Tuesday February 11, 2014 | 08:45 PM
Posted by David Epstein

 There is a real buzz about the upcoming weather for Thursday, but here in Maine this isn’t going to be a storm of catastrophic or historic proportions.  Those words are being use to describe the system, as it impacts the southern states, where major accumulations of ice will cause hazardous driving and significant power outages.

Wednesday is a bright and cold day after another sub-zero morning for many of you.  We will see nearly 100% of the possible sunshine and you will need the sunglasses as you head to work.  You may notice a few wispy clouds on the southern horizon late in the day a forerunner of the coming snow.

There is a winter storm watch up for much of Maine for Thursday and into early Friday.  I circled on the map below all the areas of the east under some sort of watch or warning related to this storm.The morning commute Thursday will be dry although there could be a few flurries over extreme southern Maine by the end of the commute.

The snow overspreads the coastal plain throughout the morning and it should be snowing quite hard just after lunch in the Portland area.   Schools are going to have a tough call to make on Thursday.  It will be very easy getting into the classroom, but quite difficult heading home.  Early dismal at noon might not be early enough especially from Portland south.  In the capitol district and the mountains at least a half to even full day of school should be possible.   Of course, this isn’t my call, but I hope this information helps those making it.   The timing is subject to change so please check my latest forecast and twitter updates for any new information.

The storm will continue throughout the night on Thursday, but end in most areas before sunrise Friday. There could be some leftover snow showers Friday morning, but sunshine and seasonable temperatures will greet Mainers as you head off to work or school.

The question on everyone’s mind is how much snow?  I have heard some crazy numbers out there today ranging up to 2 or 3 feet of snow.  This is patently false.  One of the things that happens in these big storms which cover a large area of the country is non-meteorologists start speaking about the storm in ways they shouldn’t.  Also, one possible accumulation in some mountain area of West Virginia becomes how much the east coast is going to see.   This is a storm and for some south of the Mason-Dixon line it will be memorable, but not here.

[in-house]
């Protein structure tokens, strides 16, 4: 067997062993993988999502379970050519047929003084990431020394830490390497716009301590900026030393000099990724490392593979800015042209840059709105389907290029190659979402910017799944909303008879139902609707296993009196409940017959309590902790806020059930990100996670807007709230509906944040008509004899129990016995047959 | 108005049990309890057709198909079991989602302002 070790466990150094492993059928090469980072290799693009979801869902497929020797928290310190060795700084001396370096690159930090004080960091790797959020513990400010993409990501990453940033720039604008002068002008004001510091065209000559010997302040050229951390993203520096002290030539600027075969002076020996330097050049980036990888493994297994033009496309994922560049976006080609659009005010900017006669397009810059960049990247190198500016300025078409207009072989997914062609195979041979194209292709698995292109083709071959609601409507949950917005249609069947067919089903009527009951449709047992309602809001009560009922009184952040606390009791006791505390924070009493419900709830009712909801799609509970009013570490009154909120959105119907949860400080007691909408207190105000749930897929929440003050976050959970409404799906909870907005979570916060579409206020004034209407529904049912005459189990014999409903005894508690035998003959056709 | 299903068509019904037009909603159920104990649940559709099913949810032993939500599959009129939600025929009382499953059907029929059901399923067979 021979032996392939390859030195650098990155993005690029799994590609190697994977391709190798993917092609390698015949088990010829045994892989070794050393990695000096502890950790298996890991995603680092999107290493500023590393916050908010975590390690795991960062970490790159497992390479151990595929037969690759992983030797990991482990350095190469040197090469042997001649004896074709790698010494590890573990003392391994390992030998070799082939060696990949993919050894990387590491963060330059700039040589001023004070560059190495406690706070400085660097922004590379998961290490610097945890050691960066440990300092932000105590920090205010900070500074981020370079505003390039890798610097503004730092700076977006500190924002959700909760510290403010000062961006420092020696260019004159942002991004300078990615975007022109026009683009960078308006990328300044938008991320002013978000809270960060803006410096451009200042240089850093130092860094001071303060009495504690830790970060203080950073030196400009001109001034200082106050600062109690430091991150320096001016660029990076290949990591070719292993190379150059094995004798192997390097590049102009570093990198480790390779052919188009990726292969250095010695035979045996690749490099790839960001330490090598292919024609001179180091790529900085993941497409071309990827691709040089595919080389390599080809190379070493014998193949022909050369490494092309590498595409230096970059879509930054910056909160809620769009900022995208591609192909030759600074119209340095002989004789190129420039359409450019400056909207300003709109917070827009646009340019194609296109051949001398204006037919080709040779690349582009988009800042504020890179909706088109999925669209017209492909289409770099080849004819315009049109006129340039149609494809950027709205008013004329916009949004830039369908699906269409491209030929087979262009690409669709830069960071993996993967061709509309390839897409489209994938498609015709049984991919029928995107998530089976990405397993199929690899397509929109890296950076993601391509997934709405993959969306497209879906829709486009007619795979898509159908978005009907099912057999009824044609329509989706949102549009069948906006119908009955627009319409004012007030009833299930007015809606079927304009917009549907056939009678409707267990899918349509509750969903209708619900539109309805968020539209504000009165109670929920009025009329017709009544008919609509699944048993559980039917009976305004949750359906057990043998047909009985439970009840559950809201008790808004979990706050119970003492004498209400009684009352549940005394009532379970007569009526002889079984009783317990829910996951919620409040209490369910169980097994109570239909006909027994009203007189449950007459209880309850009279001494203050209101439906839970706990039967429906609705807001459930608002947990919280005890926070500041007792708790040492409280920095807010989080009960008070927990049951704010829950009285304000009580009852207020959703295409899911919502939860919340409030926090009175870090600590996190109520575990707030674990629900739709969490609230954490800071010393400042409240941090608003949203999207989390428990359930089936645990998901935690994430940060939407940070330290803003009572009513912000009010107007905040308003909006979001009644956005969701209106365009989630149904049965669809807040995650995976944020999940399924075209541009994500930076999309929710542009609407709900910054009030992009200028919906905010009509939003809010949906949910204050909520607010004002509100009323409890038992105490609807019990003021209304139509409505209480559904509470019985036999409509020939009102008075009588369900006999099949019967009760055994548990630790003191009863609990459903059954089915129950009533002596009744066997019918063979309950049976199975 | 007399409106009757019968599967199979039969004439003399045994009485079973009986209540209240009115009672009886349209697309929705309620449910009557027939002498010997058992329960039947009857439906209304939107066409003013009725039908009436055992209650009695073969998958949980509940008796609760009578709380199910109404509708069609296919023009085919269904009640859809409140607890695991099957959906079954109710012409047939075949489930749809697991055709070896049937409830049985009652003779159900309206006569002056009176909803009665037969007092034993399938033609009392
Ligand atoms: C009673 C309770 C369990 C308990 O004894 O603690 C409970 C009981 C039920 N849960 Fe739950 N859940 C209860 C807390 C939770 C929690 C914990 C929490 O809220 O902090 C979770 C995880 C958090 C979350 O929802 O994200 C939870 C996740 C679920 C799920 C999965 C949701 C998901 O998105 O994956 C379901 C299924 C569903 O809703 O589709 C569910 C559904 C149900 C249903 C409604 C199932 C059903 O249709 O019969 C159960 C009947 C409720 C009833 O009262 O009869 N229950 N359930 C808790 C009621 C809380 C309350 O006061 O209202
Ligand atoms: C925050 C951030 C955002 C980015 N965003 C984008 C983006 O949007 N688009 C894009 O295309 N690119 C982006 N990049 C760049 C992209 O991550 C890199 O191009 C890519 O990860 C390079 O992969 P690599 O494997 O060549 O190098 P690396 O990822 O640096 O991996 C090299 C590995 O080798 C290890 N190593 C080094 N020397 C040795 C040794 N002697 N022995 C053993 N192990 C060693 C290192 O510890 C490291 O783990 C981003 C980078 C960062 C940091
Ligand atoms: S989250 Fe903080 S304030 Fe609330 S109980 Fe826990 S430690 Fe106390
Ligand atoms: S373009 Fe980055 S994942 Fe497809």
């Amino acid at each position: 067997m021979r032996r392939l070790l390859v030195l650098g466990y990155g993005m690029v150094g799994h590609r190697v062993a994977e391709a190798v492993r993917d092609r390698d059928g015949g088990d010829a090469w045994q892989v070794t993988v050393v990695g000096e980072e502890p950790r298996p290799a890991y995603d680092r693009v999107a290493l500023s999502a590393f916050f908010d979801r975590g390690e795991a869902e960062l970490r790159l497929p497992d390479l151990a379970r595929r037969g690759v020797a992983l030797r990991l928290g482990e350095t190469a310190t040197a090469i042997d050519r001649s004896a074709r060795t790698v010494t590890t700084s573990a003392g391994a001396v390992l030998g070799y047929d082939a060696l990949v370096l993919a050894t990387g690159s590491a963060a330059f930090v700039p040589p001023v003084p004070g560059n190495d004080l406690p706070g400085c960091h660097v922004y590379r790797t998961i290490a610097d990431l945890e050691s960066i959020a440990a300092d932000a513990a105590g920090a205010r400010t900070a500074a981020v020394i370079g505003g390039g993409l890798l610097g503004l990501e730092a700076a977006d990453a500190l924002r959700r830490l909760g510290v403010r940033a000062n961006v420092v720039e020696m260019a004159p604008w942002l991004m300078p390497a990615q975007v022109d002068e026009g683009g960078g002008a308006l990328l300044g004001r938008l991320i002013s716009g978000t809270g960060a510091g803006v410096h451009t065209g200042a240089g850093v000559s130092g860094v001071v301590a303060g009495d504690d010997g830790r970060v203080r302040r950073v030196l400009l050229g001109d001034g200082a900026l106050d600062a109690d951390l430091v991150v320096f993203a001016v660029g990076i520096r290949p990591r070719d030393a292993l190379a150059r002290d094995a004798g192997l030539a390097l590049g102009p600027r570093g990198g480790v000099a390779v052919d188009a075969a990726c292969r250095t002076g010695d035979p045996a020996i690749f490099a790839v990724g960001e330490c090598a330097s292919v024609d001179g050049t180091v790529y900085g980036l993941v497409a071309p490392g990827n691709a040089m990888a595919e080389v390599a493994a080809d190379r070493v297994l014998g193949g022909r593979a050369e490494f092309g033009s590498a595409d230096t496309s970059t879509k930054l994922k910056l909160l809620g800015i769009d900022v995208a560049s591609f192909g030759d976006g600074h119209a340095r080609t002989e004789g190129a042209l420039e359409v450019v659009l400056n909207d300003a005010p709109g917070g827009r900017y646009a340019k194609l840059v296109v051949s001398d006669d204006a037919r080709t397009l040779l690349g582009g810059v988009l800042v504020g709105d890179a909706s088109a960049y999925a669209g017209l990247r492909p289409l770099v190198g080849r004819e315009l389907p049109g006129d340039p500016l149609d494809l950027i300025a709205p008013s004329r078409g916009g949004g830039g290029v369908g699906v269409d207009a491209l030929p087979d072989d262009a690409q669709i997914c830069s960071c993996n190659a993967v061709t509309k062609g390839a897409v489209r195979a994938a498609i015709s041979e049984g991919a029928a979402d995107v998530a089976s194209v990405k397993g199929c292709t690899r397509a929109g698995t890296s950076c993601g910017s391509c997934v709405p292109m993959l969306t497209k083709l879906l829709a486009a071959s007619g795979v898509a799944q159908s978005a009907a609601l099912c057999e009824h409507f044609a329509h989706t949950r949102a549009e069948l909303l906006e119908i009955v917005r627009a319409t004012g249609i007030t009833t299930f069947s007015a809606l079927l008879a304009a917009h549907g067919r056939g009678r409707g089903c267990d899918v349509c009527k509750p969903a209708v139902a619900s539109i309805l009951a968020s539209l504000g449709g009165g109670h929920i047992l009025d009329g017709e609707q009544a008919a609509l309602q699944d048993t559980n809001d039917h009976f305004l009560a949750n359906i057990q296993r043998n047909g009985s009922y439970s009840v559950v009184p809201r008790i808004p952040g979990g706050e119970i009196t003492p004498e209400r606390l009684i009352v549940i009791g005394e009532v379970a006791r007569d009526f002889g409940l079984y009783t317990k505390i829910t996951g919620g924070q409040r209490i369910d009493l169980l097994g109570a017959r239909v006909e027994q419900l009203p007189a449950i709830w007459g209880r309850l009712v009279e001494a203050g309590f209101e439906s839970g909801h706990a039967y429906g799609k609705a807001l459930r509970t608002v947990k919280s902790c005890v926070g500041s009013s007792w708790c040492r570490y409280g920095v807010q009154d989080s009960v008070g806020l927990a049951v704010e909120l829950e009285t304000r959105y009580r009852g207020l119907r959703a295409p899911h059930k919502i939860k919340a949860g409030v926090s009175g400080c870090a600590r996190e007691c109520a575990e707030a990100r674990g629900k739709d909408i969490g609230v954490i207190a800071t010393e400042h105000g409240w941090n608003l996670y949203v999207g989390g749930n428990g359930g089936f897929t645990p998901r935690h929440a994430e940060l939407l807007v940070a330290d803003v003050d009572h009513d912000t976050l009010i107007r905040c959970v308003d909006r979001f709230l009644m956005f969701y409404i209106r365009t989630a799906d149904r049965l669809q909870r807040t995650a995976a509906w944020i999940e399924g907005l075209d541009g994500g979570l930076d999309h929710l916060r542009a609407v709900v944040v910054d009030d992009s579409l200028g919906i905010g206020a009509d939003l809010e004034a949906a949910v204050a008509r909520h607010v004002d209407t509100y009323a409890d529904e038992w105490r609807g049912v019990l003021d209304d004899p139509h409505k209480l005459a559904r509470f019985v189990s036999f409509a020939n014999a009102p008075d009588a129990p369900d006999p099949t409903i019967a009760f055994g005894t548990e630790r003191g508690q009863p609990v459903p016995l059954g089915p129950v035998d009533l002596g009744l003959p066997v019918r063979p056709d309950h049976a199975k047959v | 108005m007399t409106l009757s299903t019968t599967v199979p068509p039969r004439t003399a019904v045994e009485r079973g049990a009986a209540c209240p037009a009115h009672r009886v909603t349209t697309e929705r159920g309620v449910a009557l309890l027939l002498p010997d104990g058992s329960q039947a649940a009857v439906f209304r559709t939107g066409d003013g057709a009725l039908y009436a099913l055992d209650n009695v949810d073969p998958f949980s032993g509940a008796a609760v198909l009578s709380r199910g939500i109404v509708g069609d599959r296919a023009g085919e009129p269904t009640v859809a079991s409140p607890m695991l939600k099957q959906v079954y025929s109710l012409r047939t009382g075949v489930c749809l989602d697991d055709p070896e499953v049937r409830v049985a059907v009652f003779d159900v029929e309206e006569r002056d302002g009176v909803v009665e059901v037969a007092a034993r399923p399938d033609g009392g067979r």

Back to the answer to how much snow here in Maine.  Along the immediate coast there will be a mix with sleet or even a change to rain for a short time, this will cut amounts back.  Exactly how far inland the mix gets will determine the final totals.  The islands in Casco Bay and some of the peninsulas along the coast could easily stay under 6 inches of snow, while amounts increase towards 12 inches or slightly higher in ski country.   Portland and the surrounding communities will likely be in a 4 to 8 inch range.  I am keeping the spread large for now pending new data overnight and Wednesday morning.

Although this isn’t a blockbuster storm, it will impact travel and especially air travel.  Airports up and down much of the eastern seaboard are going to be seeing many delays and cancellations the next 72 hours.  With school vacation week starting Friday,  it’s going be even more of  challenge getting the airline system back to normal this coming weekend.

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About the Author

David Epstein has been a meteorologist for more than 25 years. He spent 16 years in Boston and currently freelances at WGME13 in Portland.

In 2006, David founded GrowingWisdom.com, a business producing educational and marketing videos for the green industry. He currently is a professor at Framingham State College, teaches Jan Plan at Colby College and owns Bloomscapes Inc., a landscape design business.

David authored "Gardens Of New England" and his work has been published in Grolier's Science Annual for 10 years. He lives in South Natick, Mass., and has a summer home in Harpswell.

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